The dissociable promoter recognition subunit RpoS (also known as ?s) is the master transcriptional regulator of the general stress response in ?-proteobacteria, and plays key roles in the virulence of many pathogens, including human, plant and animal pathogens. Under certain conditions, such as at the transition from the logarithmic to the stationary phase or in the presence of stress signals, RpoS redirects the core RNA polymerase machinery to a subset of promoters to reprogram transcription. However, intracellular RpoS levels are not steady ? they are low in actively dividing cells, and substantially increased upon entering the stationary phase or upon encountering stress. To achieve proper regulation, there is tight control over RpoS levels, with the major point of regulation occurring at the level of RpoS proteolysis by the ATP-dependent ClpXP machine. Our central focus is to understand the mechanisms of RpoS proteolysis by ClpXP as well as its regulation by an emerging family of proteins collectively called anti-adaptors. In order to be degraded, RpoS is presented to ClpXP by a unique, highly specific adaptor called RssB, which acts catalytically, without being degraded. In turn, RssB itself is regulated by interactions with stress-specific anti-adaptors. Our work will focus on the structure and function of three-anti-adaptors: IraD (induced by oxidative stress and DNA damage), IraM (induced by magnesium starvation) and IraP (induced by phosphate starvation). These anti-adaptors share no sequence homology, and only weak homology with protein of known structure, warranting a structural biology effort aimed at deciphering the underlying mechanisms of RssB recognition. We will determine the structures of IraD, IraM and IraP, both in isolation and bound to RssB using X-ray crystallography. This will allow us to pinpoint, at atomic resolution, residues important for anti-adaptor/RssB interactions, and also regulation of the anti-adaptors themselves by oligomerization. We will complement these structural studies with molecular genetics, microscopy and functional assays for protein-protein interactions and RpoS degradation, which will allow us to correlate in vitro behavior with in vivo observations. We will also determine structures of a RpoS- RssB-ClpXP assembly using cutting-edge methods in electron cryo-microscopy, which will allow us to understand the RpoS and RssB conformational dynamics at the core of this paradigmatic mode of regulated proteolysis in bacteria. Overall, this work will not only bring fundamental, mechanistic insights, but will also open the way to the development of novel antibacterials that could target ClpXP directly, or, adaptor/anti- adaptor interfaces. The RpoS regulon has been reported to comprise up to 10% of the Escherichia coli genome, and RpoS itself plays important roles in bacterial persistence, host-pathogen interactions and biofilm formation, which underlie 80% of all infections.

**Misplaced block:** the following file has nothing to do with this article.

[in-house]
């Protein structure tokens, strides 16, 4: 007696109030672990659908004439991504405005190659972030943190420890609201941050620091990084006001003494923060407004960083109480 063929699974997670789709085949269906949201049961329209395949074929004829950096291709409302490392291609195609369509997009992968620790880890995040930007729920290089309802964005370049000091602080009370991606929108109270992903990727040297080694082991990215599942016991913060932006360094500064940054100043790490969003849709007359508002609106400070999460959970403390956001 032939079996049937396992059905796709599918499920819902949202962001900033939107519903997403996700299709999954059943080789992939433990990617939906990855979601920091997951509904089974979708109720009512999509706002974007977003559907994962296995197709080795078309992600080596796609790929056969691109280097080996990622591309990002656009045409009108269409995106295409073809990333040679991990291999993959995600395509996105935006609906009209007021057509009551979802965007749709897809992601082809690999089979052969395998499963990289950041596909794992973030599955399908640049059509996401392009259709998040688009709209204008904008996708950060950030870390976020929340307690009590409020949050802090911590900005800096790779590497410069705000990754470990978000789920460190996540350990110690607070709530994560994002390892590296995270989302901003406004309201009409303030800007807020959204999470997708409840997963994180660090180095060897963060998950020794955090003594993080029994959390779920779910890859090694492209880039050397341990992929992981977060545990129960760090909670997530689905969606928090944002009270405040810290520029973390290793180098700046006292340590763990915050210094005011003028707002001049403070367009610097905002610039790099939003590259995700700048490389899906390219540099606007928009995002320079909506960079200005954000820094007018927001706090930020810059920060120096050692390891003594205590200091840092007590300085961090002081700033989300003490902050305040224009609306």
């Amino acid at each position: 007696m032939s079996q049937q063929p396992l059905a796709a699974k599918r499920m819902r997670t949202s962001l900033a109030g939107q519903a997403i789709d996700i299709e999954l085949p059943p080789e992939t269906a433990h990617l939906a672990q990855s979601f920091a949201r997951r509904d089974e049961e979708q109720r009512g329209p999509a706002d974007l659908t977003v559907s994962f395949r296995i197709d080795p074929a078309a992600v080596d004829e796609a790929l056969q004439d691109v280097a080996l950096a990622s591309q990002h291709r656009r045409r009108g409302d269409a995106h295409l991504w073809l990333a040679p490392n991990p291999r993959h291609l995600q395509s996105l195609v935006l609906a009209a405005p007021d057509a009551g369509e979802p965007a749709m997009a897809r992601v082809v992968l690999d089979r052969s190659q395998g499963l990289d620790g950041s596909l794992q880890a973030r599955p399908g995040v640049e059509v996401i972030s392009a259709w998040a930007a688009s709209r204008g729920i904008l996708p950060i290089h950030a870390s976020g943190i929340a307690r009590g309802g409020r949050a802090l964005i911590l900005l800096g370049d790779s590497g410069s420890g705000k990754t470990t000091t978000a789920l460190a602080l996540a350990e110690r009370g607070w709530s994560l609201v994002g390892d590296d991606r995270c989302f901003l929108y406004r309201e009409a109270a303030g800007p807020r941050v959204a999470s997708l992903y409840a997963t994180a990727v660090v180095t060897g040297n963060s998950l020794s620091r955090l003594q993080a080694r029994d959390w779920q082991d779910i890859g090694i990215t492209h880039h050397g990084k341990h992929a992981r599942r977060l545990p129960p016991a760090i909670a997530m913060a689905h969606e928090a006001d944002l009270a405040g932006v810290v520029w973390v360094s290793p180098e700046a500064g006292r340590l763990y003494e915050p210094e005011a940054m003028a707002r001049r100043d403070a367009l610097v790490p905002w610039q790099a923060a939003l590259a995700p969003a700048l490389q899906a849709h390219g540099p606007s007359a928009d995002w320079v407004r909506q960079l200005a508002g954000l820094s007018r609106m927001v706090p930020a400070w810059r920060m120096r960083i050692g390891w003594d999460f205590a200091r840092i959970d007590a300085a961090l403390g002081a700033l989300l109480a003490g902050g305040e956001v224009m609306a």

In the wild, not under laboratory conditions, nutrients are limiting and, generally, bacteria do not actively divide but are found in the stationary phase. RpoS is the master regulator of the general stress response and of the stationary phase and it plays crucial roles in the virulence and persistence of many human, animal and plant pathogens. Understanding RpoS regulation can thus provide key insights into the development of antimicrobials to combat infections.
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